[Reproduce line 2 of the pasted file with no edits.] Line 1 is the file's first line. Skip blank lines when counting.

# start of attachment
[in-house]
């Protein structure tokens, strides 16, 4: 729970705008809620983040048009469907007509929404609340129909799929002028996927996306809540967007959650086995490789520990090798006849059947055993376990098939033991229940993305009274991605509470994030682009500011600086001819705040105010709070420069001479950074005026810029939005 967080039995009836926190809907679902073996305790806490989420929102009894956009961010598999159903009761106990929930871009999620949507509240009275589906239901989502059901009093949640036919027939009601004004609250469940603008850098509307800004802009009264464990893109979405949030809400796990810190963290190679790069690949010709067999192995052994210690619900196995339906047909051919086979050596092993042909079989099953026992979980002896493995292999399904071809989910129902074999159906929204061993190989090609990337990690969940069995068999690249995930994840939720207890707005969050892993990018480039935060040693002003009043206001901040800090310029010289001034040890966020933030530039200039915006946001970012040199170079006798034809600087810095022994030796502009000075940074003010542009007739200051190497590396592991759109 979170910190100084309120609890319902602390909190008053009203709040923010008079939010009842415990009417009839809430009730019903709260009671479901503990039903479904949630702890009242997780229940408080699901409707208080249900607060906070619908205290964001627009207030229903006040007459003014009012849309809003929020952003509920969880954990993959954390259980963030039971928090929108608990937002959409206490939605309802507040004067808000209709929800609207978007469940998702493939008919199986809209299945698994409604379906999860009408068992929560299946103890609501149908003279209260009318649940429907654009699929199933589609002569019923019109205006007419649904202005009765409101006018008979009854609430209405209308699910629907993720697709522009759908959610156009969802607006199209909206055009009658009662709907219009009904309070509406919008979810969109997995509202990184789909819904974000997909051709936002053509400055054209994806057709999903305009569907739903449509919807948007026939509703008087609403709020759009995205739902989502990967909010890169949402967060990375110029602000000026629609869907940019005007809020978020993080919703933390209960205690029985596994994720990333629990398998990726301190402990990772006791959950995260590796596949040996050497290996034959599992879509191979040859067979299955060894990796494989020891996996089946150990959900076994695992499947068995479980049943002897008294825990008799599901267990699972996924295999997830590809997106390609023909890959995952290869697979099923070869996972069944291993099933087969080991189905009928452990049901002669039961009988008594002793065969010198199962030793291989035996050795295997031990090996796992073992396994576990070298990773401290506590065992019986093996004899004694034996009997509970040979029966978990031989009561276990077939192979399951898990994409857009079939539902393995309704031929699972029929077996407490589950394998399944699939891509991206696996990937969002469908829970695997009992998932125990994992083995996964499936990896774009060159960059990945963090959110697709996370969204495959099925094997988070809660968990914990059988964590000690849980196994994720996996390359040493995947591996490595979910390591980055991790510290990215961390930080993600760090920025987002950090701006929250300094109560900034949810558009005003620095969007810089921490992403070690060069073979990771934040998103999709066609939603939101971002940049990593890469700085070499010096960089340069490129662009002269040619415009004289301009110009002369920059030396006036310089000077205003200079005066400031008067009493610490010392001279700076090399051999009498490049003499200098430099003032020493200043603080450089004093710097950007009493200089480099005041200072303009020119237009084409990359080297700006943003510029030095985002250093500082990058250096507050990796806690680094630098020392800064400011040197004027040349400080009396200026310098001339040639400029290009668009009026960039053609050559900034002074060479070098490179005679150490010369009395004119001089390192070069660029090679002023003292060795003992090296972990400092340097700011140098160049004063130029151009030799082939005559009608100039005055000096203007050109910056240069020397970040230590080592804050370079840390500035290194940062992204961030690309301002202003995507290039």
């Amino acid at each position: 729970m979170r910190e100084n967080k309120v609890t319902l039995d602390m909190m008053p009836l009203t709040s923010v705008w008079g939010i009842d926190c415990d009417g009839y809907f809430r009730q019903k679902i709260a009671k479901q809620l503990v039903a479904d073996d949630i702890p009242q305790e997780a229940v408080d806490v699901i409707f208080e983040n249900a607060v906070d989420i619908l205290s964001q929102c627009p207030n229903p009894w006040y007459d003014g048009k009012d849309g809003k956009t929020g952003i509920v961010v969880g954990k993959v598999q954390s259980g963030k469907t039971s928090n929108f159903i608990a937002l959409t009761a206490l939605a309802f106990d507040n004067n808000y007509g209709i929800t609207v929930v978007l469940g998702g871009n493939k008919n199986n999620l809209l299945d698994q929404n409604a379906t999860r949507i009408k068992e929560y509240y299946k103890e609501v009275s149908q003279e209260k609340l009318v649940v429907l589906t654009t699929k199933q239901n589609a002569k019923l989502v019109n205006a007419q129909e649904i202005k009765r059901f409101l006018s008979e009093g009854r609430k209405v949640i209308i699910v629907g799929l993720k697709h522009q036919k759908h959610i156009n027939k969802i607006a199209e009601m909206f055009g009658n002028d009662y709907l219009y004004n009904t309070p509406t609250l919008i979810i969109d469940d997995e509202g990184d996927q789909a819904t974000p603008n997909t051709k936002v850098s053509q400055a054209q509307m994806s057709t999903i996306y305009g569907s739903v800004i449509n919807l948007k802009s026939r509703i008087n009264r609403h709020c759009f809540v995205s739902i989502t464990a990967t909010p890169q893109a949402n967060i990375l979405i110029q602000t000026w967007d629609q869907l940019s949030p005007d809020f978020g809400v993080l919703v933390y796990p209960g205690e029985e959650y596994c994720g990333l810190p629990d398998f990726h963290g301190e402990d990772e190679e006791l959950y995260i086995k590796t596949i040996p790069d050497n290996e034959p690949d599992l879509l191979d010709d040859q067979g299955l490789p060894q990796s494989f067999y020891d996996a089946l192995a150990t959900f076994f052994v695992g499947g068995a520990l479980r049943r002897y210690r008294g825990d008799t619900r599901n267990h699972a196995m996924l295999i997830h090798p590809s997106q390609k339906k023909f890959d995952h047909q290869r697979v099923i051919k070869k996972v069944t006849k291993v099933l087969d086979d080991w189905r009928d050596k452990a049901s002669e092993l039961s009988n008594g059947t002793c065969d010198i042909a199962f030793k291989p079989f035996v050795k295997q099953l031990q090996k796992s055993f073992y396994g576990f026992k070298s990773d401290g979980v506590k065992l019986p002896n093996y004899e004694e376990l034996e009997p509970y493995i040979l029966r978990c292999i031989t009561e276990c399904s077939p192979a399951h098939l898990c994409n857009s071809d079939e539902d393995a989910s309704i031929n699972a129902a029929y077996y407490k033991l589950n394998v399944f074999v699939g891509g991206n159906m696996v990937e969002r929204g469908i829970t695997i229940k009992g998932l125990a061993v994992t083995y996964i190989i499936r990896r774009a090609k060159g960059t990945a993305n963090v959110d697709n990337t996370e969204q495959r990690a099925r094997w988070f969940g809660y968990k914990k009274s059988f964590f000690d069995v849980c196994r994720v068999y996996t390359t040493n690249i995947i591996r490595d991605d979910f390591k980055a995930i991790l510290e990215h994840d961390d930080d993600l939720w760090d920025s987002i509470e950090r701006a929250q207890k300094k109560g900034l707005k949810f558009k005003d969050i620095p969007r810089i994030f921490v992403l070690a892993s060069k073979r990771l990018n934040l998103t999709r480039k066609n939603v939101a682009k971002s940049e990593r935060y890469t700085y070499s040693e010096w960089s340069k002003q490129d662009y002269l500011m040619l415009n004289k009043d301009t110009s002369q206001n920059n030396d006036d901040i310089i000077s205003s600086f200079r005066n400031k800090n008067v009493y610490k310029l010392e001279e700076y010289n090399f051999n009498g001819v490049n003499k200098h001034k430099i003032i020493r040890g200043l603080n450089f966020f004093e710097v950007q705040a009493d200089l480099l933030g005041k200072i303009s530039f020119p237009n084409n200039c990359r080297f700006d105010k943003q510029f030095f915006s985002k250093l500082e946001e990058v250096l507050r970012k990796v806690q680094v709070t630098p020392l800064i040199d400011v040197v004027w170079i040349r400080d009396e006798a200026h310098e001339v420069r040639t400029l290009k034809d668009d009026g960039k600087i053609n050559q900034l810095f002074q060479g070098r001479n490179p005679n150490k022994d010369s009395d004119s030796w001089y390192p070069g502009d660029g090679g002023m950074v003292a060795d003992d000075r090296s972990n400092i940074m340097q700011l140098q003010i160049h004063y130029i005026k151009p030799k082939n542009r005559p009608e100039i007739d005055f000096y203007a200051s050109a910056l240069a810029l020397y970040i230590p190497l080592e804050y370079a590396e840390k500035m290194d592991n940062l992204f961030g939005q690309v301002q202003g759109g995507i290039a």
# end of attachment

């Protein structure tokens, strides 16, 4: 729970705008809620983040048009469907007509929404609340129909799929002028996927996306809540967007959650086995490789520990090798006849059947055993376990098939033991229940993305009274991605509470994030682009500011600086001819705040105010709070420069001479950074005026810029939005 967080039995009836926190809907679902073996305790806490989420929102009894956009961010598999159903009761106990929930871009999620949507509240009275589906239901989502059901009093949640036919027939009601004004609250469940603008850098509307800004802009009264464990893109979405949030809400796990810190963290190679790069690949010709067999192995052994210690619900196995339906047909051919086979050596092993042909079989099953026992979980002896493995292999399904071809989910129902074999159906929204061993190989090609990337990690969940069995068999690249995930994840939720207890707005969050892993990018480039935060040693002003009043206001901040800090310029010289001034040890966020933030530039200039915006946001970012040199170079006798034809600087810095022994030796502009000075940074003010542009007739200051190497590396592991759109 979170910190100084309120609890319902602390909190008053009203709040923010008079939010009842415990009417009839809430009730019903709260009671479901503990039903479904949630702890009242997780229940408080699901409707208080249900607060906070619908205290964001627009207030229903006040007459003014009012849309809003929020952003509920969880954990993959954390259980963030039971928090929108608990937002959409206490939605309802507040004067808000209709929800609207978007469940998702493939008919199986809209299945698994409604379906999860009408068992929560299946103890609501149908003279209260009318649940429907654009699929199933589609002569019923019109205006007419649904202005009765409101006018008979009854609430209405209308699910629907993720697709522009759908959610156009969802607006199209909206055009009658009662709907219009009904309070509406919008979810969109997995509202990184789909819904974000997909051709936002053509400055054209994806057709999903305009569907739903449509919807948007026939509703008087609403709020759009995205739902989502990967909010890169949402967060990375110029602000000026629609869907940019005007809020978020993080919703933390209960205690029985596994994720990333629990398998990726301190402990990772006791959950995260590796596949040996050497290996034959599992879509191979040859067979299955060894990796494989020891996996089946150990959900076994695992499947068995479980049943002897008294825990008799599901267990699972996924295999997830590809997106390609023909890959995952290869697979099923070869996972069944291993099933087969080991189905009928452990049901002669039961009988008594002793065969010198199962030793291989035996050795295997031990090996796992073992396994576990070298990773401290506590065992019986093996004899004694034996009997509970040979029966978990031989009561276990077939192979399951898990994409857009079939539902393995309704031929699972029929077996407490589950394998399944699939891509991206696996990937969002469908829970695997009992998932125990994992083995996964499936990896774009060159960059990945963090959110697709996370969204495959099925094997988070809660968990914990059988964590000690849980196994994720996996390359040493995947591996490595979910390591980055991790510290990215961390930080993600760090920025987002950090701006929250300094109560900034949810558009005003620095969007810089921490992403070690060069073979990771934040998103999709066609939603939101971002940049990593890469700085070499010096960089340069490129662009002269040619415009004289301009110009002369920059030396006036310089000077205003200079005066400031008067009493610490010392001279700076090399051999009498490049003499200098430099003032020493200043603080450089004093710097950007009493200089480099005041200072303009020119237009084409990359080297700006943003510029030095985002250093500082990058250096507050990796806690680094630098020392800064400011040197004027040349400080009396200026310098001339040639400029290009668009009026960039053609050559900034002074060479070098490179005679150490010369009395004119001089390192070069660029090679002023003292060795003992090296972990400092340097700011140098160049004063130029151009030799082939005559009608100039005055000096203007050109910056240069020397970040230590080592804050370079840390500035290194940062992204961030690309301002202003995507290039």